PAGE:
Hotlinking means when an individual or business copies the URL of an image, which belongs to another website, and embeds it on their website. This results in the image being displayed as if it was an owned content. Hotlinking is a next-door neighbor of copyright infringement, but despite this fact, the practice is very common. In many cases, hotlinking is unintentional but it can cost the original owner of the image some money. It can even affect the website’s performance if a drain of the server’s resources happens.

Optimize for Flaky Connections

If a website has a lot of content and rich images to offer but a part of users visiting such a website don’t have reliable internet connectivity, then this portion of visitors would not convert. This situation is no different than a lost business opportunity. Not all website visitors have access to fast and reliable internet facilities, therefore, it is recommended to optimize image content for spotty connections.

One trusted way of optimizing the images for slow connections is compressing the images to an appropriate level in real-time. However, even before compressing the images, it is important to determine the network speed of users visiting the page and then categorizing them into buckets based on connection types like 4G, 3G, 2G, or slow 2G.

ImageEngine simplifies the whole compression process. It fetches and optimizes the images in the right format, dimension, and quality directly from the URL and then delivers such images on the website’s front-end via global image CDN.

Handling Responsive Images

A lot of traffic arrives from mobile devices and as such, it is important to have a perfect strategy for responsive images.

If vector-based images are being used then using SVG format would be a great way to optimize them for any viewport without worrying about sizes because SVG images are resolution-independent.

Using media queries for background images or images that have been produced via CSS is the best way to display smaller images to mobile devices.

For inline images, techniques like the srcset attribute or the picture element can be used.

srcset attribute: This attribute can be implemented on the img element for defining the images at different sizes so that the browser can select the best option based on the device characteristics like width.

picture element: This is best to be used if different images are required to be displayed based on the device’s display size.

All the aforesaid discussed options offer different ways for displaying the optimized images to visitors depending upon how they are trying to view the website. MDN’s responsive image guide and Google developer’s image guide can be referred to for learning more about responsive images and using picture element or srcset attributes.

Responsive Images

Images are required to be responsive to deliver the right optimal image for every screen size. It enhances the user experience and reduces the loading time. According to the browser or device in which images are viewed, the responsive images of different sizes are displayed such as full-size, thumbnail, or featured images. To create a responsive image you need to have different versions of the image.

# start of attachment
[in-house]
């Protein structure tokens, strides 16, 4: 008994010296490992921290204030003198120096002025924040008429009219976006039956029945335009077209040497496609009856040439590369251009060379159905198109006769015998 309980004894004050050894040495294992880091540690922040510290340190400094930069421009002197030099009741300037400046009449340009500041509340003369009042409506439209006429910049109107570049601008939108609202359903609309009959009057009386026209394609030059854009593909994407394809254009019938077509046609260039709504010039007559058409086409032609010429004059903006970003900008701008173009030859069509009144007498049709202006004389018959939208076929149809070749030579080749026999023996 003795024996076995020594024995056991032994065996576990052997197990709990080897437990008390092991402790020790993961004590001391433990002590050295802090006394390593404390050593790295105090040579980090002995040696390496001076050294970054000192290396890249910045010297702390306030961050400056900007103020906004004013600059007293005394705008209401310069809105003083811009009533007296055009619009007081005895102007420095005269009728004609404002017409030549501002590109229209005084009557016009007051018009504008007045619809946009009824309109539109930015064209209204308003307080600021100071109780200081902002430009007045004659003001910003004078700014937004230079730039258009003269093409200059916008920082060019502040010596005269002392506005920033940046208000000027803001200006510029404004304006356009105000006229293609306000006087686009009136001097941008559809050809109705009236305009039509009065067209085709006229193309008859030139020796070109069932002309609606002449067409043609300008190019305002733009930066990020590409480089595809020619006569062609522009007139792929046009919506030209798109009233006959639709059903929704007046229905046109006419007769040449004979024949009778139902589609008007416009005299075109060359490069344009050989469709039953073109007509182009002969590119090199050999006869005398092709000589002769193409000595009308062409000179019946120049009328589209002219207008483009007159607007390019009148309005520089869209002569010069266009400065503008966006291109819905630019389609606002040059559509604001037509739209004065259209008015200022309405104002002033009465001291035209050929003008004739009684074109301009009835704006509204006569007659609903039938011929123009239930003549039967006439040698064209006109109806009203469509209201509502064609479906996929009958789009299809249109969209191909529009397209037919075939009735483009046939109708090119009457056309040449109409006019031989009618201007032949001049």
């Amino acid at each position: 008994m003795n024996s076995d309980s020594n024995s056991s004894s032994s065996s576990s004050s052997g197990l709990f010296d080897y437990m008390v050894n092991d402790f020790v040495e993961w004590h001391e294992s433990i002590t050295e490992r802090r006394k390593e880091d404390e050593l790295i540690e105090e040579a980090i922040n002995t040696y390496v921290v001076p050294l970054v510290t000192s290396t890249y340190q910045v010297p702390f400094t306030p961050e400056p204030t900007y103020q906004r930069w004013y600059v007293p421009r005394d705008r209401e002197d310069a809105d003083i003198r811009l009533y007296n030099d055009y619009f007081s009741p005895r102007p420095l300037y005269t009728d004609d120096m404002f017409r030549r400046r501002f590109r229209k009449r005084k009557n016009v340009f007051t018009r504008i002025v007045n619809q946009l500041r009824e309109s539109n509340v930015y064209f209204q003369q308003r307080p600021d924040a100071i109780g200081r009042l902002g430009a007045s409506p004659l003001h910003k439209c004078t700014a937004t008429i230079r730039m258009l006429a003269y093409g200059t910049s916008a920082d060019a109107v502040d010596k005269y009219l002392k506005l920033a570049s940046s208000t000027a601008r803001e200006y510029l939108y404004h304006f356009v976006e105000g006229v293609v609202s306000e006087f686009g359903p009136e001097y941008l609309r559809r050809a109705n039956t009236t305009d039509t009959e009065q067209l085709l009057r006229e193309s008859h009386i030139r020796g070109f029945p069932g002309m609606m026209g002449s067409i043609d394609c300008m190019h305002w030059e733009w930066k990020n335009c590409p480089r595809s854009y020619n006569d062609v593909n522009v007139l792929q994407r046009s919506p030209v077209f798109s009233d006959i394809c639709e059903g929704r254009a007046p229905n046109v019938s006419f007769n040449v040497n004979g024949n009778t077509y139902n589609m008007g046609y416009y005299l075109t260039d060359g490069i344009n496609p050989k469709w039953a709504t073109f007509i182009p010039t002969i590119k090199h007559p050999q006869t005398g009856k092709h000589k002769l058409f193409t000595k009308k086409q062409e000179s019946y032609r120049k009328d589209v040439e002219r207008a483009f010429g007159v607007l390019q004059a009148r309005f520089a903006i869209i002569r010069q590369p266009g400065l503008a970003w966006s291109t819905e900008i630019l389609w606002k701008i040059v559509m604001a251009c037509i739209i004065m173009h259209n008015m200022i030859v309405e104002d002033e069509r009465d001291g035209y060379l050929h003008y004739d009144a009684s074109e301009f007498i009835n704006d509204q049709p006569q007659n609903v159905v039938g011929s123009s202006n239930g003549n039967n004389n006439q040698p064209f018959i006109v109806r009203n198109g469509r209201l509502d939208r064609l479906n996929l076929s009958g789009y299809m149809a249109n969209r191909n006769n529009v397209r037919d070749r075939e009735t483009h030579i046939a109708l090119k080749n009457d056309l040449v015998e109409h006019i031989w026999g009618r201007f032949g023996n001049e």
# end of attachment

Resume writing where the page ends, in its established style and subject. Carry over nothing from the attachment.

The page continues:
The problem is to optimize a high-resolution image that looks great with details, but while displaying it on mobile devices, many details are missed. Instead of shrinking the image details, just crop or scale down the image for mobile devices.

Advantages of responsive images:

  • Improve the page loading speed
  • Increase your reach through smartphone responsive design
  • Increase conversion and sales rate with consistent user experience
  • Reduce load over the server and server memory
  • Boost conversations

Client Hints

The fundamental of Client Hints is simple - the client through a device sends the server some hints regarding the requirement. The server with responsibility serves them with the right resource according to the hint. For example, with the help of hints, browsers tell the server for 600px images for the device layout. The select image to be served based on the requested parameter. Even if the client informs that the data saver mode is enabled, the server delivers identical images of a lighter version. The browser and server interact through Client Hints, the job becomes readable, shorter with the same functionality.

Optimize Images For Retina Displays

Apple coined the term “retina displays,” which display clear and densely packed pixels to provide perfect vision from an appropriate viewing distance. Now, most smartphones and desktops deliver users a high crispy viewing experience. Apple with Retina, squeezed four times pixels in the same space to create a density of 326 pixels per inch(PPI) making the displays smooth.

Why Optimize Images for Retina?

The average screen pixel density is quite low, so the web-based standard images need to include 72 PPI to cover a certain height and width. While to conserve bandwidth many uses to include more pixels.

We need to maintain the appropriate density of pixels otherwise the image will cram or get stretched by putting gaps in between gaps. As a result, a fuzzy image is created with jagged edges which distract the viewer from your brand. To solve the problem, Retina class displays came into the role. It increased the image resolution, enabled to optimize high pixel density in small space, and even display images decently over the large screens.

People these days browse from a different device, most users access images from smartphones rather than desktops. So you need to optimize the image for Retina displays.

Wrapping It Up

There are many tips and tricks to optimize images but of all these tips, combining the CDN has proven to be the most effective and long-term solution for many businesses all across the globe. Image CDNs automate the optimization process for a business so that it can focus on its core activities properly.

Also published at https://dev.to/iamrajeev/top-9-tips-to-optimize-images-in-2021-hl7